New Los Alamos Grant Helps Students Pursuing ARIEL Internships
November 16, 2022 | By Aayush Thapa
St. John’s has always been committed to providing ARIEL (Award for Relating Intense Education to Life) internships to promising and interested students. A new grant from Triad National Security, LLC awarded through Los Alamos National Laboratory (LANL) makes that goal even more achievable. The grant supports one ARIEL intern in their effort to gather essential work-experience over a summer.
Native New Mexican Barbara Leppala (SF24) was the first to take advantage of the new internship opportunity. In the summer of 2021, she worked for the office of Congresswoman Melanie Stansbury in DC. Congresswoman Stansbury is the representative for most of central New Mexico in the House of Representatives. Leppala had interned for the congresswoman before when Stansbury was a state legislator.
“I was excited to explore the differences between legislature on the state and federal levels,” Leppala says of her decision to intern for the congresswoman in the Capitol. Her personal role in the congresswoman’s office focused on, among other things, food insecurity in a particular niche, college students. She says, “I wrote a legal-style memo about college hunger, where I researched the issue, found existing legislative and policy proposals to address it, and recommended actions for the congresswoman to consider, and made recommendations on whether the congresswoman should co-sponsor each piece of legislation.”
College hunger is quickly emerging as a serious issue of interest for lawmakers as concerns about food insecurity continue to grow, especially in states like New Mexico. The state is currently ramping up its initiatives regarding food insecurity and new studies are being launched to pay close attention to college students vis a vis this issue. “[Despite the growing interest], solutions for this specific group (college students) lag behind policy initiatives that target other groups, like the elderly or young children. College students face many barriers to traditional hunger programs because they are living in all sorts of institutions, facing complex work requirements and dealing with the minutiae of financial aid,” says Leppala. She is keen on collaborating with student leaders at St. John’s in thinking about the effects of college hunger—focusing on actions that the college can take to address hunger on campus.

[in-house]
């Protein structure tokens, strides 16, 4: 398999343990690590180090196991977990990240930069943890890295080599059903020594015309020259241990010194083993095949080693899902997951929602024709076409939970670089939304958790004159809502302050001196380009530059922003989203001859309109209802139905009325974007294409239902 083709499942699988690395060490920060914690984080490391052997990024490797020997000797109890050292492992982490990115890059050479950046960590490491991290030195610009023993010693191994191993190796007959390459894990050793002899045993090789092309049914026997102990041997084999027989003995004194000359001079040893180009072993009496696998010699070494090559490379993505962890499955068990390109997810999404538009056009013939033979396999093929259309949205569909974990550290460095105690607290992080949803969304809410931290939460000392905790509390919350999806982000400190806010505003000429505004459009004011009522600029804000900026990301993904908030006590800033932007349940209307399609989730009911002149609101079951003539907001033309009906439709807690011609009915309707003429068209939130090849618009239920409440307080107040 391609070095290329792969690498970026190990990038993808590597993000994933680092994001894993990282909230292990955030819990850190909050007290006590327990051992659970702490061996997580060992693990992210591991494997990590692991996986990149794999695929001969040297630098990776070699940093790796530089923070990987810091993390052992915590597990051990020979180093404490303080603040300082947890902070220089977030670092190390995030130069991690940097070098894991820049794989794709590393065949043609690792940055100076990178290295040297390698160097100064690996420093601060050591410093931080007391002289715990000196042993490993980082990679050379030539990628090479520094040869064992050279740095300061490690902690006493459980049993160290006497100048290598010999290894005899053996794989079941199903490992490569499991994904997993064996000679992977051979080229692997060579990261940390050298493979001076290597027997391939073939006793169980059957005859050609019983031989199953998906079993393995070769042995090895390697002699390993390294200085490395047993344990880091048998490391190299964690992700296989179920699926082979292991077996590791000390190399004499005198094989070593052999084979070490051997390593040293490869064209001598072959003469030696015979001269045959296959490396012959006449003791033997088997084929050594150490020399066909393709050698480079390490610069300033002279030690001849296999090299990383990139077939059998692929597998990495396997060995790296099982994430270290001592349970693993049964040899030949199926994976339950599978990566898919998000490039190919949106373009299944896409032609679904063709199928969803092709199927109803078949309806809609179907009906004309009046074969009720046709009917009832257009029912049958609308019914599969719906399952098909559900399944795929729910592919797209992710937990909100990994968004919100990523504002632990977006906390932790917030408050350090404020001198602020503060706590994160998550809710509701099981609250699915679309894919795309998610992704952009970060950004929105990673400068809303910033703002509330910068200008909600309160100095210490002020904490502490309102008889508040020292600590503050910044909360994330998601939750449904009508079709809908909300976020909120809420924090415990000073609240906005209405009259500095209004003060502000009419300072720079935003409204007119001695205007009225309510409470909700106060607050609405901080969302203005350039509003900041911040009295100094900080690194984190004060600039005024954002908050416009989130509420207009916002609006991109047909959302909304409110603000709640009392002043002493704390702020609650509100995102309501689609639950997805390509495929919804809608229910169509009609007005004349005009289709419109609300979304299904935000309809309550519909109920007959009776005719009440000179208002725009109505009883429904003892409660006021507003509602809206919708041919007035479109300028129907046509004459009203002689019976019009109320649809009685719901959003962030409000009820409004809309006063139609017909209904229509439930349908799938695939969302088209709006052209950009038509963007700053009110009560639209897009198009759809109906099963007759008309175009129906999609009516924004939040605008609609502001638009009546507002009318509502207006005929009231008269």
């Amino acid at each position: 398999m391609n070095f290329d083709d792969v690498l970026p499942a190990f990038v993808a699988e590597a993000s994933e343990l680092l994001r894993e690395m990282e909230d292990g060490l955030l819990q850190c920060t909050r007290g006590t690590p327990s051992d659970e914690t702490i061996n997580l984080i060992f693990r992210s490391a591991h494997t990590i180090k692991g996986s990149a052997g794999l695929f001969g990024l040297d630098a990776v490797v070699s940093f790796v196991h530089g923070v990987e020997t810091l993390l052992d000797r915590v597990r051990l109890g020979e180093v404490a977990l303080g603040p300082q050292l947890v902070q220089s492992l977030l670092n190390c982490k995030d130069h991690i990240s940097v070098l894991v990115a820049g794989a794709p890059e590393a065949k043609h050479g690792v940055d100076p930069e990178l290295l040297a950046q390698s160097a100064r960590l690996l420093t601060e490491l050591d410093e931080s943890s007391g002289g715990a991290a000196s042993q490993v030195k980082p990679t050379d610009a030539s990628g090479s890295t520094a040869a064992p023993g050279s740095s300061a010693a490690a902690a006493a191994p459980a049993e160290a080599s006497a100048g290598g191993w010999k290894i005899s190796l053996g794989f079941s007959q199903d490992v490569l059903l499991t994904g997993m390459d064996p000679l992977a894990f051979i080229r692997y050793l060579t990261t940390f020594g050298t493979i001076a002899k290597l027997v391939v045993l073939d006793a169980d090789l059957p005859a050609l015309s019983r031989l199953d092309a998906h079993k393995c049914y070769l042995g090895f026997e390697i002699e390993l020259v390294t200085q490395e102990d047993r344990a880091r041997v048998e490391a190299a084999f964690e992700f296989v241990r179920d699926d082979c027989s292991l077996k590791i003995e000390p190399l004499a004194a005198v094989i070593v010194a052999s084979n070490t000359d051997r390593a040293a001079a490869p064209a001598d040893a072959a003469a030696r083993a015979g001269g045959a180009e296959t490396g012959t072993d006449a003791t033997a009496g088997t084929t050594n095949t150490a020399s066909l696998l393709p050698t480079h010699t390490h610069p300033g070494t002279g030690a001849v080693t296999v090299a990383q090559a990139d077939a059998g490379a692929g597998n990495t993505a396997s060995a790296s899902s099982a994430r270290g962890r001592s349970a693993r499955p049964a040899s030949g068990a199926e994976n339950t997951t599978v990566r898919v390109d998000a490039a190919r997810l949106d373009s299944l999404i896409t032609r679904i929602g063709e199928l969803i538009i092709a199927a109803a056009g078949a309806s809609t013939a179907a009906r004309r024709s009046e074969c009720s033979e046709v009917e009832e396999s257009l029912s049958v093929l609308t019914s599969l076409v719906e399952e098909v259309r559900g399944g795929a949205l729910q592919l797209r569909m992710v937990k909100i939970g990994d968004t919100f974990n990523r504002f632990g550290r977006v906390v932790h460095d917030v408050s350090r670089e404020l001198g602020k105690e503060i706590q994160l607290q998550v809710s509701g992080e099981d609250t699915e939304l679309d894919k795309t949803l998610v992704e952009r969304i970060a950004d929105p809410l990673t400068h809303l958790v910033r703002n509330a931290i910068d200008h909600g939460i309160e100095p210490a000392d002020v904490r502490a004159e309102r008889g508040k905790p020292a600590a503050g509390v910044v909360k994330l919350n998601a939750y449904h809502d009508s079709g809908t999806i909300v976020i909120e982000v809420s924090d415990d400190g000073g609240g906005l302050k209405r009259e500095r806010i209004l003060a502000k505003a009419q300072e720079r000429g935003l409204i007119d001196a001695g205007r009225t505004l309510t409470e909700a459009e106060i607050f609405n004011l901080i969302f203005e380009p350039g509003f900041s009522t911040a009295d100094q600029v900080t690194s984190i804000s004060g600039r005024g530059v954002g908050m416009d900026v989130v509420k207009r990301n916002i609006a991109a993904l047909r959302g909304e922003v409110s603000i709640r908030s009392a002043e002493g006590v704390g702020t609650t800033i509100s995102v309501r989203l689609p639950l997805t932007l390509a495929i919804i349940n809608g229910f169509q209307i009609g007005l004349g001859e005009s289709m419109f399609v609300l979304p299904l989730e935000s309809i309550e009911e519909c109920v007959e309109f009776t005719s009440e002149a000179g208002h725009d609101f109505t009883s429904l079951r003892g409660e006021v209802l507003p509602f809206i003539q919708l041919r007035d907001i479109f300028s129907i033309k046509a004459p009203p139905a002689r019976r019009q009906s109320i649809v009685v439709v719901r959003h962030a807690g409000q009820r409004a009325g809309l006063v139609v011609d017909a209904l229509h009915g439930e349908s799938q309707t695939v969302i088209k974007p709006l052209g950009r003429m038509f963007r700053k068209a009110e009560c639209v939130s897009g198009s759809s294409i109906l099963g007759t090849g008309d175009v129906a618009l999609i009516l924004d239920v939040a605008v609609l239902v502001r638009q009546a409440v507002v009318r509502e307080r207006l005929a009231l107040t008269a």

Leppala feels that St. John’s is a unique preparation for work in policy-reform and research on the highest level. “One component of the St. John’s education that I found equipped me for my internship was the uniquely Johnnie mix of the curiosity and humility needed to ask a lot of questions with the confidence to ask them.” She compares the kind of collaborative attitude required to be effective in a legislative office to the work one does in a St. John’s classroom “where every member of the class is treated with the respect that our use of the honorific demands to meet a shared goal of understanding a text more deeply.”
She adds, “When I had to work with people of different ranks in the capitol, I was able to appreciate all of the insight and experience that they had and approach them with respect without being too intimidated to ask them about these insights and experiences.”
As is the case with most motivated ARIEL interns, Leppala is continuing to pursue her policy interests now as she is interning with Think New Mexico, a dedicated local think tank. Her work with Think New Mexico encompasses many pressing local challenges like education, medical access, etc. Her continual efforts in the policy sector and especially her engagement with local political issues in New Mexico demonstrate her deep sense of belonging to the state and her civic-mindedness. “I want to die here,” she says, half-jokingly, summing up her concern for New Mexico and her interest in policy-work.
“Overall, I would recommend [working for a representative] to other Johnnies, though I would emphasize that students should strongly consider working for a legislator from their home state. My experience was meaningful to me because Rep. Stansbury’s office was full of friendly and hardworking people, but my connection to this experience was strengthened because most of my coworkers were New Mexican and we were united by a shared goal to make our home state better,” Leppala says.
She expresses her debt of gratitude to the St. John’s Office of Personal and Professional Development, to the ARIEL program and to the support from Triad National Security that is helping her follow up a deep interest and potential career path, as well as her aspirations to help her home state.